A health care bill is facing criticism from some experts who say it could lead to huge spending on new antibiotic drug development that may not improve patient outcomes in the long run.
The bipartisan legislation, with its $11 billion price tag, aims to establish a subscription model in which antibiotic developers are paid upfront for the use of their medicine, which could spur a flurry of new drugs to the market. To qualify, a new antibiotic must be checked against certain criteria in the bill — but physicians and experts worry how effective that could be in practice.
Lawmakers who back the measure say such a model would encourage innovation in drug development to combat what they say is a looming health crisis caused by antimicrobial resistance, which occurs when infections can no longer be treated with the drugs currently in circulation. The Centers for Disease Control and Prevention reports that 35,000 people in the U.S. die from such infections annually.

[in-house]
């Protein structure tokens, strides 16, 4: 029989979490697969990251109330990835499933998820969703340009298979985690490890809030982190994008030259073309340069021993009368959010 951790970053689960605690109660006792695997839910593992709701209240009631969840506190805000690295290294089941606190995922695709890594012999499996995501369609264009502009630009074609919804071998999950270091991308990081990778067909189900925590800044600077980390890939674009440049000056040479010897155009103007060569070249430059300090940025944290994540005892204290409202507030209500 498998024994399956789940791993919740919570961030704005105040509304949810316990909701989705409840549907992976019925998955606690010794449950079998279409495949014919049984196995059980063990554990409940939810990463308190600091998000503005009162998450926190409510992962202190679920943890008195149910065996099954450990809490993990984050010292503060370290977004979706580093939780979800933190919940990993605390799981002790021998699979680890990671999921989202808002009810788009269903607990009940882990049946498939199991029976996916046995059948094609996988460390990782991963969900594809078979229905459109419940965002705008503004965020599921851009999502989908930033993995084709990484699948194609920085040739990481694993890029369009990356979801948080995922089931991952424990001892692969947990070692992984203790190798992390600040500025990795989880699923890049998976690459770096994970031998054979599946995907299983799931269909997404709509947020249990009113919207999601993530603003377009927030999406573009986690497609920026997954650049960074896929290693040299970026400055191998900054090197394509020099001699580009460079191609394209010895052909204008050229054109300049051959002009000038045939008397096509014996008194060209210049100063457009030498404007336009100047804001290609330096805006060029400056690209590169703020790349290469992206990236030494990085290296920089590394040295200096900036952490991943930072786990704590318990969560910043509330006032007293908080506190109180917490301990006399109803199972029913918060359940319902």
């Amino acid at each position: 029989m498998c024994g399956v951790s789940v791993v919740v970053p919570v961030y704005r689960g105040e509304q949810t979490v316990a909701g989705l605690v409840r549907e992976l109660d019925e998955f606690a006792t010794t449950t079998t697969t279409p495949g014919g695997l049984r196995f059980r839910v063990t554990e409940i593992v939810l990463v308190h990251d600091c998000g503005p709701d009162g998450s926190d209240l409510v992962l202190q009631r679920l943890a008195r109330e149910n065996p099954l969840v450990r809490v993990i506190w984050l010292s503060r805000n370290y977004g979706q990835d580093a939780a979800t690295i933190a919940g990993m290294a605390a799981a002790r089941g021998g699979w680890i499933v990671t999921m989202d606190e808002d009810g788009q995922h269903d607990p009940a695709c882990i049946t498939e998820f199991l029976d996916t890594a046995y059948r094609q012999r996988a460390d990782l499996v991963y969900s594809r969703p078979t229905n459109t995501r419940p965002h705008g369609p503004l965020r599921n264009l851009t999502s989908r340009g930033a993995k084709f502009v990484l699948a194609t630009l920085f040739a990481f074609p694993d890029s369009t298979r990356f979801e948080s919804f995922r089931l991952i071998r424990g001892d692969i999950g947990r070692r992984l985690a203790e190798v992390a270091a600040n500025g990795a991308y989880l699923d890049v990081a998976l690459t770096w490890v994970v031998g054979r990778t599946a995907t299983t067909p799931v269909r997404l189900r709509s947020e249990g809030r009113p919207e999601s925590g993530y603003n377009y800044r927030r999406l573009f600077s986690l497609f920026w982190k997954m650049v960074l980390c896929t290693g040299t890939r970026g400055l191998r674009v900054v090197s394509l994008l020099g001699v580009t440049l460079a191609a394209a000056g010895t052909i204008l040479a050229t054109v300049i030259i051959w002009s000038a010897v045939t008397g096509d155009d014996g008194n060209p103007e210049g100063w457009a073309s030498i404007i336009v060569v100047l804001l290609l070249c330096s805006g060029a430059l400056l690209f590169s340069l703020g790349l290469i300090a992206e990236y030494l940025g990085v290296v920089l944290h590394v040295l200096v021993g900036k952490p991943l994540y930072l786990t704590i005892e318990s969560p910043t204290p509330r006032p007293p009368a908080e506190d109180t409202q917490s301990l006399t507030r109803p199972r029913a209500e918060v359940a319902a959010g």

But some infectious disease experts said the bill does not explicitly outline certain conditions related to trials that improve patient outcomes. That includes running trials with patients who have resistance to the current generation of antibiotics.
“It shouldn’t be so much about more drugs but better drugs. We want drugs to come out that dominate the current [antibiotics], and we are very concerned that we are not going to get that out of this,” said Mark E. Miller, the executive vice president for health care for the philanthropy-funded Arnold Ventures, which develops evidence-based policy solutions to improve health care.